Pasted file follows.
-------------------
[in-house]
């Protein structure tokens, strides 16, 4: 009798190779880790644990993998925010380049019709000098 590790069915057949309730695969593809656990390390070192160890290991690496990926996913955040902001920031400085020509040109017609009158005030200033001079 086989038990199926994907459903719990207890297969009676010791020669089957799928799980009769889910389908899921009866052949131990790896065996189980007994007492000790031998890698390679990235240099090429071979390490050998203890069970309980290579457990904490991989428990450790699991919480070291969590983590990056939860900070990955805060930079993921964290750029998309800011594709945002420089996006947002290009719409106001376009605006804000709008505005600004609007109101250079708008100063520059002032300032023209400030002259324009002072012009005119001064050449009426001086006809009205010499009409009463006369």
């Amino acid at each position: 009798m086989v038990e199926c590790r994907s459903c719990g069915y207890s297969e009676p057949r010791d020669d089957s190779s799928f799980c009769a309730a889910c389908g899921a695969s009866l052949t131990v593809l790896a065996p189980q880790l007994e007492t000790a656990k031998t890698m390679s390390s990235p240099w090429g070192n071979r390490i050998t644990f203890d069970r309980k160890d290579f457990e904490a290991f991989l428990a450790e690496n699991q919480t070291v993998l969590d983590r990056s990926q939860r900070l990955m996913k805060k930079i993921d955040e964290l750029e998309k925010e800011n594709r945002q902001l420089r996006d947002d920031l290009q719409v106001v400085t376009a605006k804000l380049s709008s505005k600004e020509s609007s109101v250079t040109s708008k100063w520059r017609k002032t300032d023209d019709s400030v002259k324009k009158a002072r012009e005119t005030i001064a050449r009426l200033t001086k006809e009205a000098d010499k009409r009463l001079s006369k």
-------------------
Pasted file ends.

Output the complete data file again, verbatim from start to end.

[in-house]
């Protein structure tokens, strides 16, 4: 009798190779880790644990993998925010380049019709000098 590790069915057949309730695969593809656990390390070192160890290991690496990926996913955040902001920031400085020509040109017609009158005030200033001079 086989038990199926994907459903719990207890297969009676010791020669089957799928799980009769889910389908899921009866052949131990790896065996189980007994007492000790031998890698390679990235240099090429071979390490050998203890069970309980290579457990904490991989428990450790699991919480070291969590983590990056939860900070990955805060930079993921964290750029998309800011594709945002420089996006947002290009719409106001376009605006804000709008505005600004609007109101250079708008100063520059002032300032023209400030002259324009002072012009005119001064050449009426001086006809009205010499009409009463006369």
């Amino acid at each position: 009798m086989v038990e199926c590790r994907s459903c719990g069915y207890s297969e009676p057949r010791d020669d089957s190779s799928f799980c009769a309730a889910c389908g899921a695969s009866l052949t131990v593809l790896a065996p189980q880790l007994e007492t000790a656990k031998t890698m390679s390390s990235p240099w090429g070192n071979r390490i050998t644990f203890d069970r309980k160890d290579f457990e904490a290991f991989l428990a450790e690496n699991q919480t070291v993998l969590d983590r990056s990926q939860r900070l990955m996913k805060k930079i993921d955040e964290l750029e998309k925010e800011n594709r945002q902001l420089r996006d947002d920031l290009q719409v106001v400085t376009a605006k804000l380049s709008s505005k600004e020509s609007s109101v250079t040109s708008k100063w520059r017609k002032t300032d023209d019709s400030v002259k324009k009158a002072r012009e005119t005030i001064a050449r009426l200033t001086k006809e009205a000098d010499k009409r009463l001079s006369k």